Monday November 7, 2022

Few techniques in fisheries science are fraught with more misconceptions than electrofishing. Most hear the word electrofishing and visualize live electrical wires in the water making every fish in a lake float belly-up, but this image couldn’t be further from the truth! Capturing fish using electricity can be a highly effective sampling method under the right conditions. The most commonly used methods are backpack and boat electrofishing. Both are based on the same principle: an electrical field is generated in the water between two electrodes (one positively charged and one negatively charged), and fish within that field are affected by the electricity passing through their bodies. This electrical field ideally induces galvanotaxis, an involuntary swimming motion towards the anode (the negatively charged electrode), and this facilitates capture. 

For electrofishing to be efficient, a number of conditions must be met. First, the conductivity of the water must be within a range suitable for electrofishing, typically between 20 and 2,000 µS/cm (micro siemens per centimeter). Conductivity is a measure of how well electricity can move through water, and it varies with salinity and the amount of other dissolved solids in the water. In a crystal clear mountain stream fed by snowmelt, conductivity may be very low, and electrofishing would require impractical amounts of power to generate an electric field. In an estuary or river with heavy agricultural runoff, conductivity may be too high and electricity will flow more easily around the fish (rather than through them). In general, electrofishing is most effective when the conductivity of the water is approximately the same as that of a fish’s body. Conductivity in most lakes and streams in California typically ranges from about 150 µS/cm to 400 µS/cm, making electrofishing a suitable sampling technique in many inland environments.

Fish size, location in the water column, and orientation to the electrode all play a large role in determining how they are affected by the electricity. For example, a large fish is more affected by an electrical current than a small fish located the same distance from the electrode, as the voltage gradient is higher across the body length of the larger fish. The same principle applies to distance from the electrode: a fish close to the electrode will be more strongly affected than a fish of the same size further from the pole. Lastly, the orientation of the fish matters, as fish parallel to the flow of electricity through the water have a lower difference in voltage across their bodies than those that are perpendicular to it, and therefore will be less affected by the electricity. Although large fish are generally more susceptible to the effects of electricity than small fish, they are usually also more skittish and can swim faster than small fish, making it more difficult to get close enough to expose them to the electrical field.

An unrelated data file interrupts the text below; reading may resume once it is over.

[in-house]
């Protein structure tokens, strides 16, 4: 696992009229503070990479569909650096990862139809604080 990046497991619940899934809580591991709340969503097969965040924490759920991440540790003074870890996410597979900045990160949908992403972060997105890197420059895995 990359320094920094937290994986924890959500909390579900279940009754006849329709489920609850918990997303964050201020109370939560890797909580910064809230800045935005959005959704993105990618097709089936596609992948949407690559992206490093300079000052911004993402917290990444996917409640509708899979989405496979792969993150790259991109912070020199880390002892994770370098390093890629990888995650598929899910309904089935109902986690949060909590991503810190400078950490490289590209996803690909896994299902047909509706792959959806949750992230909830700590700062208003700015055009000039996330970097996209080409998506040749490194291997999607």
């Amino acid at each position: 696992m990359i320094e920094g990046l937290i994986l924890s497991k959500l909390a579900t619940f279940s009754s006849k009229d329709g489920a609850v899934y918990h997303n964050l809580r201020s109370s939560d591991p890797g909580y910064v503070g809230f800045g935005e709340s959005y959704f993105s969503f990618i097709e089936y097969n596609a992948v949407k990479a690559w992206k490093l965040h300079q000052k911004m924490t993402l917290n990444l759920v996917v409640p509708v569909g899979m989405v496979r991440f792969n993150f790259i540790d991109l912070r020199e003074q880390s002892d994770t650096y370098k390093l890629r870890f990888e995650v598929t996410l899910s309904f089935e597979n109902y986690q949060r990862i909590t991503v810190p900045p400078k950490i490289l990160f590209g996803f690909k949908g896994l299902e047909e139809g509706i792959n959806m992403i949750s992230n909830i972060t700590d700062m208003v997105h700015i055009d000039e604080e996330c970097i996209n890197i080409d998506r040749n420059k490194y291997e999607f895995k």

To capture fish effectively, rather than just “drawing” fish towards the anode or even immobilizing them, the netter must be able to see the fish well, often in moving water. Low light conditions, surface disturbance caused by wind, rain, or turbulence, and high turbidity all reduce the capture efficiency when electrofishing. But, when used appropriately and under the right conditions, electricity is an efficient means of sampling that has minimal effects on fish. When performed properly, electrofishing sampling mortality should not exceed a low single-digit percentage, and in many cases may be even lower than other traditional capture methods such as hook and line. Ideally, fish are netted before they become immobilized, and are quickly placed in an aerated holding container for processing. If fish are not netted promptly, the risk of injury and mortality increases, particularly if the fish are close to the electrode and thus exposed to the highest voltage.

Lastly, and most importantly, the risk of injury – or worse – is not limited to fish! Biologists operating electrofishers, as well as bystanders, pets, livestock, and wildlife, are all susceptible. While exceedingly rare, fatalities have occurred. Those who use electrofishing as a scientific tool would do well to remember the adage that “electricity and water don’t mix,” and all should receive proper training and adhere to strict protocols for the safe use of this important sampling technique.

Interested in using electrofishing for fish monitoring or research? Check out FISHBIO’s electrofisher rental service.

This post was featured in our weekly e-newsletter, the Fish Report. You can subscribe to the Fish Report here.

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